Magic Leap 2 is at the start. According to CEO Peggy Johnson, the new AR glasses can be worn for longer and anywhere, not just indoors.
Johnson has been head of Magic Leap for more than a year, and in this role is responsible for the reorganization of the industry: the advertised startup, which wanted to sell AR glasses to end users and almost went bankrupt, should become a B2B company with a solid business foundation.
In an interview with Protocol, she talks about her Magic Leap strategy. Technology needs a “strong ecosystem” and a community of developers who successfully offer software for the new platform. The current focus is on creating this ecosystem.
Instead of developing completely new content for the Magic Leap AR ecosystem, the focus is on porting proven business applications. “You need to understand how to integrate the technology into existing corporate workflows. You can’t just introduce new technology and expect companies to adapt,” Johnson says. Magic Leap is currently working on a platform for 3D meetings, which can also be attended by users with laptops and smartphones.
Magic Leap 2: Suitable for the army?
The ecosystem is gearing up for the launch of Magic Leap 2, the company’s first B2B glasses. They should be half the size of the previous glasses and 20 percent lighter, while still providing twice the field of view. According to Johnson, the early adoption program will begin in the fourth quarter of 2021, and the official launch will take place in the first quarter of 2022.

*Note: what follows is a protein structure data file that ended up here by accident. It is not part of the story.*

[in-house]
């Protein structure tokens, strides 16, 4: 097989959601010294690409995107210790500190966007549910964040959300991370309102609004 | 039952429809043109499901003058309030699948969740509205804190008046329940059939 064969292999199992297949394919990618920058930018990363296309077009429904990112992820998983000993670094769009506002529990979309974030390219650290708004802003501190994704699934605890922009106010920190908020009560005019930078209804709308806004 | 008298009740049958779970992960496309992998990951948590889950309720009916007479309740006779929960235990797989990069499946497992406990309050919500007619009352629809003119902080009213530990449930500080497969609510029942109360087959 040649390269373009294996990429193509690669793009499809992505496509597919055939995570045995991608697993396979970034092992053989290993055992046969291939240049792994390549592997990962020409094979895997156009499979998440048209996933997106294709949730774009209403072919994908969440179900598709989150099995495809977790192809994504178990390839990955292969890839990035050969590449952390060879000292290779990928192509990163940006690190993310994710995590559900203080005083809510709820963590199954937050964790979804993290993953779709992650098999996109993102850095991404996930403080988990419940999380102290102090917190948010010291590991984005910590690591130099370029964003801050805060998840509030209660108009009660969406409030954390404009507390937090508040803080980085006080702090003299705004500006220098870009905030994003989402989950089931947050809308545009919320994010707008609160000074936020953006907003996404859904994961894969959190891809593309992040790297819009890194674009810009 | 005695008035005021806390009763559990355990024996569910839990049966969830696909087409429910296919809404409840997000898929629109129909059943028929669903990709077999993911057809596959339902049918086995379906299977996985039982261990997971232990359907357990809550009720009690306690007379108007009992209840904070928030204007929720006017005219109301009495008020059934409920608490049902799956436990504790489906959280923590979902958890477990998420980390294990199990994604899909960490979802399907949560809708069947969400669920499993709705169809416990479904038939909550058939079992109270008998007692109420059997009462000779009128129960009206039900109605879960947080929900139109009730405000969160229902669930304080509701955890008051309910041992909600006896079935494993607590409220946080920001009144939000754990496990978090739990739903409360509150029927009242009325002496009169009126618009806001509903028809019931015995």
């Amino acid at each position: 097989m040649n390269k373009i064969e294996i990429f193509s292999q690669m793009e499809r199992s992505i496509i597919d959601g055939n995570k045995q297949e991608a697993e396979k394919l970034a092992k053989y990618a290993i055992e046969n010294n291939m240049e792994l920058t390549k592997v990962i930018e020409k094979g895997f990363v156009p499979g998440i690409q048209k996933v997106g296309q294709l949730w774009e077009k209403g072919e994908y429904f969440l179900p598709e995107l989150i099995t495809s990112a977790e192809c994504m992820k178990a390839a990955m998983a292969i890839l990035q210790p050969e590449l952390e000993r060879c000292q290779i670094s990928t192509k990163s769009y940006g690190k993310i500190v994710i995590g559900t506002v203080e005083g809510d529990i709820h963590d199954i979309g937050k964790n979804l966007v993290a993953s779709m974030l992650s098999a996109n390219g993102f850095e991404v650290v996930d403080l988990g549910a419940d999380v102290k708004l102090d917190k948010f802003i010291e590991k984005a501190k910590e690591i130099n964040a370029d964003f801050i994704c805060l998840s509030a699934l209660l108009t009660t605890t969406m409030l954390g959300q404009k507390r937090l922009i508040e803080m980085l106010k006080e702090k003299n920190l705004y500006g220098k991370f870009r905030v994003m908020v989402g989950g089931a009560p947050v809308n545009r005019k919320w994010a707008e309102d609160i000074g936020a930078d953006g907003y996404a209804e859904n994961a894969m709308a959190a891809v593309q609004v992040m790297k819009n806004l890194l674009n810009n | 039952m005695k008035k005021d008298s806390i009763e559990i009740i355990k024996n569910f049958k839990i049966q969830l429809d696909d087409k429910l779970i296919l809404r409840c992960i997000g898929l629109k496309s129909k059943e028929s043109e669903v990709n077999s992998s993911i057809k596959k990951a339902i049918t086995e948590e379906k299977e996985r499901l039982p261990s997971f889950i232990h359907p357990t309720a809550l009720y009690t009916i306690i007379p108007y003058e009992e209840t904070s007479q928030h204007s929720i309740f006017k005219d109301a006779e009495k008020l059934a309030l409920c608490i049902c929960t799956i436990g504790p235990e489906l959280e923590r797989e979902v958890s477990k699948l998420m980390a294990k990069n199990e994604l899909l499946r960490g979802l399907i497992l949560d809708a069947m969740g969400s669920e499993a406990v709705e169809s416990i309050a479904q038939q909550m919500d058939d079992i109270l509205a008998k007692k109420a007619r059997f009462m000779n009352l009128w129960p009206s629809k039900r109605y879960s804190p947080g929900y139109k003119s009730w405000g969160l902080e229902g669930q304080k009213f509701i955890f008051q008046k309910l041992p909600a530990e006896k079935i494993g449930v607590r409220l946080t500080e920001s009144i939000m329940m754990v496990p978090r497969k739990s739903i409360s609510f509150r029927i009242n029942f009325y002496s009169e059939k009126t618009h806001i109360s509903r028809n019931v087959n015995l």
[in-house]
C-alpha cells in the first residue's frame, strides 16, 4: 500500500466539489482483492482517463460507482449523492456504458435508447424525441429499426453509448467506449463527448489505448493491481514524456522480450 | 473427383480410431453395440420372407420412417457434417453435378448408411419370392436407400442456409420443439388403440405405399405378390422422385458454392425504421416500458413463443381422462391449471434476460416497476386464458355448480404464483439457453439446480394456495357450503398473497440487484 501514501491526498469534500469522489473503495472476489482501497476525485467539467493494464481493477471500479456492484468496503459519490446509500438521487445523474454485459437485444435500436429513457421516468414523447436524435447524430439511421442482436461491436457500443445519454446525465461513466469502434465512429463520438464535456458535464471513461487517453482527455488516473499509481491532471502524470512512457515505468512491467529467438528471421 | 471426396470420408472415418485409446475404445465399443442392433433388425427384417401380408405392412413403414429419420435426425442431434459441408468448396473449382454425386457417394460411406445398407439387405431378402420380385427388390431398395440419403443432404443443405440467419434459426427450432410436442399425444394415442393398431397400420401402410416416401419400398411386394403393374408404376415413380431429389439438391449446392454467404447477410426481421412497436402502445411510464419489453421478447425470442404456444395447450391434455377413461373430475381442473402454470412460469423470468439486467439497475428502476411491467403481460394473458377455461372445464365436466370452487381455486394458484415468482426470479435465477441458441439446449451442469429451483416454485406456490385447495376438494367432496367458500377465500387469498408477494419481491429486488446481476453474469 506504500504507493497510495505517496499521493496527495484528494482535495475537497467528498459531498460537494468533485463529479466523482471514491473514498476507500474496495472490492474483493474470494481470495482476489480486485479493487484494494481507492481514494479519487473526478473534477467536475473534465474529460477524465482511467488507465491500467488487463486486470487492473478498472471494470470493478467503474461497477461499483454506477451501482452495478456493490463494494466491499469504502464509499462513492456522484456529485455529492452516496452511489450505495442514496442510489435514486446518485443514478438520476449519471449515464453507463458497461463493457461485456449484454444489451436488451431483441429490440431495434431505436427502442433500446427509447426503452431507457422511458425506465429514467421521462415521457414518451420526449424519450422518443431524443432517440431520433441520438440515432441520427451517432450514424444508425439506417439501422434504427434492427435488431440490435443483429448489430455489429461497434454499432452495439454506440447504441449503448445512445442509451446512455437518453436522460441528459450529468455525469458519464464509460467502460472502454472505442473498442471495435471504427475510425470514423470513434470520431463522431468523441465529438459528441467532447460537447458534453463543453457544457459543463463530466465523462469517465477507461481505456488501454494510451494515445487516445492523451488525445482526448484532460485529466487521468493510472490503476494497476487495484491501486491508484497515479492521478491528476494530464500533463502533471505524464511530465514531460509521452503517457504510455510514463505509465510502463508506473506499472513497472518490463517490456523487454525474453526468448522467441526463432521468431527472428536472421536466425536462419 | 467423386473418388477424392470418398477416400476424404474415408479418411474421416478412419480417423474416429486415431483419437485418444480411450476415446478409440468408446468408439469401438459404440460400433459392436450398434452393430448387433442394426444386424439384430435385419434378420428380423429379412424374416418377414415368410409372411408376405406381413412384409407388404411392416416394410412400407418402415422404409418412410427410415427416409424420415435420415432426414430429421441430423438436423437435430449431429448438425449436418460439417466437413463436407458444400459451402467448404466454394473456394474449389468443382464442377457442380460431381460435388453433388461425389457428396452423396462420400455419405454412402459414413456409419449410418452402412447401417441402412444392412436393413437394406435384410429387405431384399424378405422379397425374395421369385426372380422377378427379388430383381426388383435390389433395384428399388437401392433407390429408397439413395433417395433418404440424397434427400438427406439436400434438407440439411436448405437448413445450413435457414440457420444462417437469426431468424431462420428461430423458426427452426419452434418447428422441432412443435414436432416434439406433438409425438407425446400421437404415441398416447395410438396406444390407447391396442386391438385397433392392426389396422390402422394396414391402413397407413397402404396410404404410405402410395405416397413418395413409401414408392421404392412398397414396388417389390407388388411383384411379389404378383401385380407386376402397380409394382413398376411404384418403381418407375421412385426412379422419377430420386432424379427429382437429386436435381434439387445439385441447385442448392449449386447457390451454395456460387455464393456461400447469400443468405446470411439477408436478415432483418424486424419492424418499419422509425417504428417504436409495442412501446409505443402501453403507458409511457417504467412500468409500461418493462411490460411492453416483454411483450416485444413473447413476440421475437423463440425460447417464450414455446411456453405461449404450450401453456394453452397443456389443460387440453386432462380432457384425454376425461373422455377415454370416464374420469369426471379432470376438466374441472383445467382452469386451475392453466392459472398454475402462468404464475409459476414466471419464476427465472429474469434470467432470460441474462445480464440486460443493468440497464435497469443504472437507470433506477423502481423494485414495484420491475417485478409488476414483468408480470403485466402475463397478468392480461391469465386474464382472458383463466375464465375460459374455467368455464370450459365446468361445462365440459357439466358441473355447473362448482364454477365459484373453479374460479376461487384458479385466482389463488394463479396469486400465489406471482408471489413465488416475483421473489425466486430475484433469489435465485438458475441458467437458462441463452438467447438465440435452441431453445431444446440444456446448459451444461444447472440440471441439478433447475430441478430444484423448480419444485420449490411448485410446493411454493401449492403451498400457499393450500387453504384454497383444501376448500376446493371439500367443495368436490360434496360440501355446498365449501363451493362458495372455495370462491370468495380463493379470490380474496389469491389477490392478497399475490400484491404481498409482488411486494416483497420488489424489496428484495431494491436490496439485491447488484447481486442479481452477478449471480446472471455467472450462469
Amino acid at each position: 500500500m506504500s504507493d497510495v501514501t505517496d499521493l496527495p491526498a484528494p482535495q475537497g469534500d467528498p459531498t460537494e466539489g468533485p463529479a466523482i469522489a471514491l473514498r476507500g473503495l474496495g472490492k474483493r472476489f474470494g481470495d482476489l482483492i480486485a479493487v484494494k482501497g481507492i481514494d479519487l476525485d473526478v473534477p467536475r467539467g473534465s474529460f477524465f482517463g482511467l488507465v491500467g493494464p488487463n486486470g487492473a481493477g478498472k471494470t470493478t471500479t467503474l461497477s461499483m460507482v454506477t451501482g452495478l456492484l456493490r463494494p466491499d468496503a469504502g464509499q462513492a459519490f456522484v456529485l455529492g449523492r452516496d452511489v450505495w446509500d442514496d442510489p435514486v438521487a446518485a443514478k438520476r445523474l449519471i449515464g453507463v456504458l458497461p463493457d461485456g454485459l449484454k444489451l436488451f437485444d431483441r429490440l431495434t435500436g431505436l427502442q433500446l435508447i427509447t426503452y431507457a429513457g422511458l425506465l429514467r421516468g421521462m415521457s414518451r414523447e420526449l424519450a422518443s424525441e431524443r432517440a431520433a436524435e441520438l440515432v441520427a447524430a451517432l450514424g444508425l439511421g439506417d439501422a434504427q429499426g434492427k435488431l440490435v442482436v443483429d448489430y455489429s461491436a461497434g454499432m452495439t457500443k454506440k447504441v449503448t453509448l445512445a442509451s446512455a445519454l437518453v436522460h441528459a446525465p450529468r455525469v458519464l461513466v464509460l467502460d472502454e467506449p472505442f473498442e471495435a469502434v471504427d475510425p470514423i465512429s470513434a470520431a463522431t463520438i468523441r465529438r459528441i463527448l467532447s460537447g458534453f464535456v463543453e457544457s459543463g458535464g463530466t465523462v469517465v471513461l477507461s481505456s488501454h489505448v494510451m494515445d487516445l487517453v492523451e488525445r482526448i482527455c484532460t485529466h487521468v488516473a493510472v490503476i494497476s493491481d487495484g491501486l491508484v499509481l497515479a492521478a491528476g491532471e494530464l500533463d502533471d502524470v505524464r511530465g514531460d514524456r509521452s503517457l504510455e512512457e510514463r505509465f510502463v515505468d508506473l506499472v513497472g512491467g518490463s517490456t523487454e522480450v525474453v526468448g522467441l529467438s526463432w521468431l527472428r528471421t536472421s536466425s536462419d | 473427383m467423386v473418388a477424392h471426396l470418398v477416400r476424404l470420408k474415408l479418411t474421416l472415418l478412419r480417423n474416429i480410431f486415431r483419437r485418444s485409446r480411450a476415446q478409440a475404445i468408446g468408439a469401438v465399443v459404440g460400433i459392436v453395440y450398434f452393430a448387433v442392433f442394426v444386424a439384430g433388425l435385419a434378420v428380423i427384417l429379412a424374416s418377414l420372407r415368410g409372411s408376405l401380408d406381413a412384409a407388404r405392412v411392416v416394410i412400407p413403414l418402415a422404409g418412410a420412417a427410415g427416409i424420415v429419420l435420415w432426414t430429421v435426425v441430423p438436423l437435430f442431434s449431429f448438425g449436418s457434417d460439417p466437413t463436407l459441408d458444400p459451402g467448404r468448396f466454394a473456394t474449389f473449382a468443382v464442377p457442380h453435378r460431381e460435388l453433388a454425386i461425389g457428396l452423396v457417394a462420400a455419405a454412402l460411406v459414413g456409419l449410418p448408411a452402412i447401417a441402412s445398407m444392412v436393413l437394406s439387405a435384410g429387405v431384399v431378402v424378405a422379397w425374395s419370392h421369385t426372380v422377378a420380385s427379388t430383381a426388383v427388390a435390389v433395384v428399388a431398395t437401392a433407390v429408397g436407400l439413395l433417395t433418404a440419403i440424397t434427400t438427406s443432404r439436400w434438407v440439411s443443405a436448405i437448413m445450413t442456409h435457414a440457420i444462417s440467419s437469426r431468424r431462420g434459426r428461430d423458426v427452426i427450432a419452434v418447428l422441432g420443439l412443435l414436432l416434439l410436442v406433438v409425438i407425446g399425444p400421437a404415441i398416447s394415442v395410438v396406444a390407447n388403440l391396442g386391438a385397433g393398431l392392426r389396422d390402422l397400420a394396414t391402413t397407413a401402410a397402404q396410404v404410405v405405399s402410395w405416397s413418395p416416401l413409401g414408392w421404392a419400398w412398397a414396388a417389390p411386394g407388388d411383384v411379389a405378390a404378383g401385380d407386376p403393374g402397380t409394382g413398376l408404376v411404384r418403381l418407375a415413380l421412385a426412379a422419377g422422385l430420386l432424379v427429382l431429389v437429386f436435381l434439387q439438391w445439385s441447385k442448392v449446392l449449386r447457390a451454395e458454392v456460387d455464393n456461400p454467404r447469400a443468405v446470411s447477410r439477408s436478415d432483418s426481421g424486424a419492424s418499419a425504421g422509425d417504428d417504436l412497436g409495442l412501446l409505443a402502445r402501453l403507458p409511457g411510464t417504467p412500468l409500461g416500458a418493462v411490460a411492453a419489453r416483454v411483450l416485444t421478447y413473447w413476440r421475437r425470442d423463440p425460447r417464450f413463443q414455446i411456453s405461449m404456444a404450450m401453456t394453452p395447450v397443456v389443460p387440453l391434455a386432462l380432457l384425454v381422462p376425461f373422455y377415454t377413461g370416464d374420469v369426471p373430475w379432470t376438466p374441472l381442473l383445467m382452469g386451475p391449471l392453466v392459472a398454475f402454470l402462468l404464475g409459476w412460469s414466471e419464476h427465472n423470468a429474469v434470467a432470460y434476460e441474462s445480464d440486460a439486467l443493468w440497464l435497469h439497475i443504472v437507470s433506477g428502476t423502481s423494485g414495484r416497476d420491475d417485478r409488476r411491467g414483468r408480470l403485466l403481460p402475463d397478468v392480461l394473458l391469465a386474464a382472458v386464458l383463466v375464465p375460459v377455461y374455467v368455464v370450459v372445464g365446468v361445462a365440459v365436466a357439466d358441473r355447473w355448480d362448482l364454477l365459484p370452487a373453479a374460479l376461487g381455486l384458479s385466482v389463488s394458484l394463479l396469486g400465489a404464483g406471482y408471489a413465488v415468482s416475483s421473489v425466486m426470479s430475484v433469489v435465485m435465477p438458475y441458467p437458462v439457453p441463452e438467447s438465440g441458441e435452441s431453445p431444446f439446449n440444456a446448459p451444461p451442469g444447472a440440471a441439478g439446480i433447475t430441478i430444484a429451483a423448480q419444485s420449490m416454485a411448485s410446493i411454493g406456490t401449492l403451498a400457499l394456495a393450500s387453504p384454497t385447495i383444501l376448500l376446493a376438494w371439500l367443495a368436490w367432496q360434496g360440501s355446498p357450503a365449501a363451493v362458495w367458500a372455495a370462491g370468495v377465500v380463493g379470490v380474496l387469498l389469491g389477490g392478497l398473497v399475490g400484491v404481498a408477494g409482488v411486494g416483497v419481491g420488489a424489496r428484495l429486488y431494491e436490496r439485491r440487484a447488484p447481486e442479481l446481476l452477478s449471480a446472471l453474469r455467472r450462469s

The Magic Leap boss also comments on Microsoft’s mega-deal with the US military: in late March, the company announced that it had won a $ 22 billion contract to develop and deliver AR technology over the next few years. Magic Leap was a competitor to Microsoft in this deal.
“The opportunities for AR are huge, and there’s no better proof of that than this deal,” Johnson says, congratulating his former employer but also making it clear that Magic Leap still has ambitions in this direction. “Military Hololens are a concept, not a single product. The idea is to equip the entire army with augmented reality, that is, military and civilian personnel.”
According to Johnson, the Magic Leap 2 should be easy to carry and stay functional longer indoors, outdoors, and in any other environments. “Our team has learned a lot from dealing with the military, and is working hard to adapt the AR glasses to these requirements.”